Greg Hands and The Creationist School (Part 2)

Part 1 here.

This is a continuation of what I, and many others, see as the problem of creationist views (and other religous nonsense) being taught in schools.
First is the letter from Greg Hands and below that is my response.

Dear Mr Smith,

Thank you for contacting me again about the Exemplar Newark Business Academy.

I do understand your concerns about the teaching of creationism in Religious Education classes alongside the teaching of evolutionary theory in science classes, and the conclusions that children may draw as a result.

However, I do not agree with you that “having faith schools is bad enough”. Faith schools provide a valuable moral grounding that complements the traditional academic subjects taught, and I do not believe it is possible to judge the content of all R.E. classes in all schools based on the one example of the Madani High School in the Richard Dawkins documentary.

I would like to reassure you again that any free school proposals with (sic) be subject to due diligence checks prior to their approval, and that the Exemplar Newark Business Academy and any other school approved will have to demonstrate that they are providing a broad and balanced education for their pupils.

Once again, thank you for taking the time to write to me on this matter.

Yours sincerely,
Greg Hands MP
Member of Parliament for Chelsea and Fulham.

And my response:

Dear Mr Hands,

Thank you for taking the time to respond to me on the Exemplar Newark Business Academy. It is one of the things I appreciate about you.

If I may I would first like to address what you describe as the “valuable moral grounding provided by faith schools”. I will focus on Christianity, as that is the faith I was raised in, but there is a general point that lies spouted by religions are not a good source of moral behaviour.
You will undoubtedly be aware that the Old Testament is an incredibly poor source of morals — which sees God responsible for the deaths of millions — and as it is completely indefensible I won’t bother with it. I will point out that for many people the Old Testament serves as the source of evidence that theories such as evolution (sometimes specifically natural selection), and solar system formation & evolution are somehow not true.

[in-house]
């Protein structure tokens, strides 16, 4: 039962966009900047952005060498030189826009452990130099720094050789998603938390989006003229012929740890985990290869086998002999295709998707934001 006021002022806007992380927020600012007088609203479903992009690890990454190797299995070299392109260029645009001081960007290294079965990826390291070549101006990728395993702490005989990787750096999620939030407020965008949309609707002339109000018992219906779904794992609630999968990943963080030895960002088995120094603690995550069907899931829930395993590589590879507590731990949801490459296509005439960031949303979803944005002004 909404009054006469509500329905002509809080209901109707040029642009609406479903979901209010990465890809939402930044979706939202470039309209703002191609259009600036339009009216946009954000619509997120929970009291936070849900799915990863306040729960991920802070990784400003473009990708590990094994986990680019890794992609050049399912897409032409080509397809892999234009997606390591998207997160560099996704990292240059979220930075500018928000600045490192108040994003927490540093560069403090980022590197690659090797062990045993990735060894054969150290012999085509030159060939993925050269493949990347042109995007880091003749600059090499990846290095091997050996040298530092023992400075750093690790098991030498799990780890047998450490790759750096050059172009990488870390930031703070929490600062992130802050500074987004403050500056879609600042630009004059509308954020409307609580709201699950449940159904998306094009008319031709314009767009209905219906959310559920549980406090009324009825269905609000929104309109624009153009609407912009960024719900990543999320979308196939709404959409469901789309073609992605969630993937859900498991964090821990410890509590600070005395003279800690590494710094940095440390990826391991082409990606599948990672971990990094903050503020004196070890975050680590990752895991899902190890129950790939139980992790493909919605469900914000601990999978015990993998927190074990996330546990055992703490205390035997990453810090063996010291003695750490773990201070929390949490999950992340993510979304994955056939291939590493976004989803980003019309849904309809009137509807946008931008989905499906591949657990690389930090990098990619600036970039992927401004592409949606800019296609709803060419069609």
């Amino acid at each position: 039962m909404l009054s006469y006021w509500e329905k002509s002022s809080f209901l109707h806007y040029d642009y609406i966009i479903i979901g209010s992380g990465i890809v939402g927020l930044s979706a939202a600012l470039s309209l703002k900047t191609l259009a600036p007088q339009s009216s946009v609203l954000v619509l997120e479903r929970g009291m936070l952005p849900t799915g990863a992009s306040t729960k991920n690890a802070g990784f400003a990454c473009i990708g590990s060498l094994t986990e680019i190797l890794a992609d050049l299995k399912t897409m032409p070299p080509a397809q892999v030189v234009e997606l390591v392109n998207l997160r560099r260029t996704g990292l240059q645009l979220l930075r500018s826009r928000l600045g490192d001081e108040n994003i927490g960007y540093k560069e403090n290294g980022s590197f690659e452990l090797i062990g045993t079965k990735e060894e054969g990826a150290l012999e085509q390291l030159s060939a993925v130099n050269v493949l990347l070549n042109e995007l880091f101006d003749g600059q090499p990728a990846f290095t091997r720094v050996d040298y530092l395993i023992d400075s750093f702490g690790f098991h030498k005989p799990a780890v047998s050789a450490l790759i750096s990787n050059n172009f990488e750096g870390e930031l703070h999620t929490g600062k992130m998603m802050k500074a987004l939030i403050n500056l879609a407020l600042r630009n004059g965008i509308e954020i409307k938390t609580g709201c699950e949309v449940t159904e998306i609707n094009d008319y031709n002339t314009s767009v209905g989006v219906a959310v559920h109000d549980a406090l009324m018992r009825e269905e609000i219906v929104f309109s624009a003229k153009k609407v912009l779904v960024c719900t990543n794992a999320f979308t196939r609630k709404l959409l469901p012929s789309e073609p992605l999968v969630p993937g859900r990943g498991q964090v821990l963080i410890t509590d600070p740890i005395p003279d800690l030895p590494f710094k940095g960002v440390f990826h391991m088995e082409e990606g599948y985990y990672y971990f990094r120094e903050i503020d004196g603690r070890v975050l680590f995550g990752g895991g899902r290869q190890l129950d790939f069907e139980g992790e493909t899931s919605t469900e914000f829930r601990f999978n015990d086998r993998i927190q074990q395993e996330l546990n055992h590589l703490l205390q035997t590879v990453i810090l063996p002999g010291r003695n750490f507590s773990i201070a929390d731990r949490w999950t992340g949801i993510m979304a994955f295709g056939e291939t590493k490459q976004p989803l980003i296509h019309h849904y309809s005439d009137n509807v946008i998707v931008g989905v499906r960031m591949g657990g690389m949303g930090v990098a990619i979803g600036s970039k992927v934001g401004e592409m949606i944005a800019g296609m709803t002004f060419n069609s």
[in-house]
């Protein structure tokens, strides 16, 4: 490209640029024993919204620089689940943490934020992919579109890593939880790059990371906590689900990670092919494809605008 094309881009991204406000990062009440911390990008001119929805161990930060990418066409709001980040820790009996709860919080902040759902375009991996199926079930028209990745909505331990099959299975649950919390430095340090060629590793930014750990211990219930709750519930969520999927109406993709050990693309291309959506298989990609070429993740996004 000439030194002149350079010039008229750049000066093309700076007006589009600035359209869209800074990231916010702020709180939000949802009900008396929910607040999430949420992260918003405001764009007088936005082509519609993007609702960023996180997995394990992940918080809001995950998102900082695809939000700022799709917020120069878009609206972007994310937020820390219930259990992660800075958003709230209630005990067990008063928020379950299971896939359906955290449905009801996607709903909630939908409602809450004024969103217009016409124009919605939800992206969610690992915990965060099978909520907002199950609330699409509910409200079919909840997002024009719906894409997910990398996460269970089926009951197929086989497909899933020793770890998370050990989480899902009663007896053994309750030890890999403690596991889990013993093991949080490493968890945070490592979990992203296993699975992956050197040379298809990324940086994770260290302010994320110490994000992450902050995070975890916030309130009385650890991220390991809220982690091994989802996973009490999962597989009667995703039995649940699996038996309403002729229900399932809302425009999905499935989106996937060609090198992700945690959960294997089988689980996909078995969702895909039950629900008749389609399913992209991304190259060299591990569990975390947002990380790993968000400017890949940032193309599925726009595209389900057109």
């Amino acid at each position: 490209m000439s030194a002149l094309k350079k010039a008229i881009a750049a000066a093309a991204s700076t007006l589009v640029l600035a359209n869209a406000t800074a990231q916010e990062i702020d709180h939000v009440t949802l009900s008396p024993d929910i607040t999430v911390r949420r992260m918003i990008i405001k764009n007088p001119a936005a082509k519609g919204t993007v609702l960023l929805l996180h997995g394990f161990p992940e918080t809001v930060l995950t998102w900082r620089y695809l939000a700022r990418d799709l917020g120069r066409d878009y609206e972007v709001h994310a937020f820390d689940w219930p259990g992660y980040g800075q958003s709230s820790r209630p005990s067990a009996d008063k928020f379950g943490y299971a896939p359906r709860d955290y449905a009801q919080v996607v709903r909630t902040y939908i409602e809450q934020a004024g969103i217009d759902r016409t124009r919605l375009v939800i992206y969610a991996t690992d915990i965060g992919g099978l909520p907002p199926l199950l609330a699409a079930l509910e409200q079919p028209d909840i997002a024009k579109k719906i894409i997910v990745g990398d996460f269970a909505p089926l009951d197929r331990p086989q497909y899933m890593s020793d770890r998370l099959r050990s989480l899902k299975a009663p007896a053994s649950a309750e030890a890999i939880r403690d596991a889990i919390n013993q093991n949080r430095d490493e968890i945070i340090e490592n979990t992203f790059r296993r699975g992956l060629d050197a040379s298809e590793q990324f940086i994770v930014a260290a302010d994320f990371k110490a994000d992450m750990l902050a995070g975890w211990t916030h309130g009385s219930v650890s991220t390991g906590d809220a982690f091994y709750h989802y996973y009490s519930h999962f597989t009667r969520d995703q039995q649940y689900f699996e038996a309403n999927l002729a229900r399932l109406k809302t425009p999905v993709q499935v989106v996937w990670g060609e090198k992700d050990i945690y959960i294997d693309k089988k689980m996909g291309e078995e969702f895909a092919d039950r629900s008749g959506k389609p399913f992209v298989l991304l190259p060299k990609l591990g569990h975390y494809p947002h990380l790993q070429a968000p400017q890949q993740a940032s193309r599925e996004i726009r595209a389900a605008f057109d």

In the New Testament we are delighted by lessons to scorn non-believers, women are seen as second-class citizens, there’s even a spot of gay bashing and we are of course introduced to the concept of Hell: an eternal punishment that you can get to simply by having thoughts.
No Mr Hands, religion is a terrible place to get your morals from. Better, I think, that you just try to be the good person you are without living in fear that you have not hated a group of people enough for your gods liking.
By the way, the good morals one can get from Christianity do not originate in the Abrahamic religions. And you only have to look at places like The Vatican for an example of how to live an unmistakably immoral lifestyle.

I’m not suggesting that the appalling lack of basic science knowledge in evolution demonstrated by the teacher in the Dawkins documentary is representative of an epidemic in faith schools. However the fact that such a case managed to slip past Ofsted should be setting off alarms.
If I was teaching that gravity gave our planet its rounded shape but then all my students came to me and said, “We think you’re wrong. We think a giant shaped it out of clay with his bare hands.” then I would be very alarmed indeed.
It is incredibly wrong that children are allowed to be taught a lie simply because their parents have seen fit to indoctrinate them in to a particular religion, and we should all be ashamed for allowing it to be done.

With this in mind and having witnessed what is clearly a specific failure of the faith-based education system how does the government intend to make sure that faith schools teach science correctly and to a high standard?
Further how do you intend to make sure that the Ofsted inspectors are qualified enough to decide that a science lesson has been taught correctly? I direct your attention (link below) to a piece by Michael Rosen in which an ICT teacher had his subject knowledge rated as ‘good’ because the inspector did not know enough to rate it as ‘outstanding’.

Please, in your response, do not avoid the moral issue (which you raised). I am deeply concerned that an elected official believes that religion provides a valuable moral grounding.

Yours sincerely,
James Smith.

P.S. Here is the link to the Michael Rosen piece.

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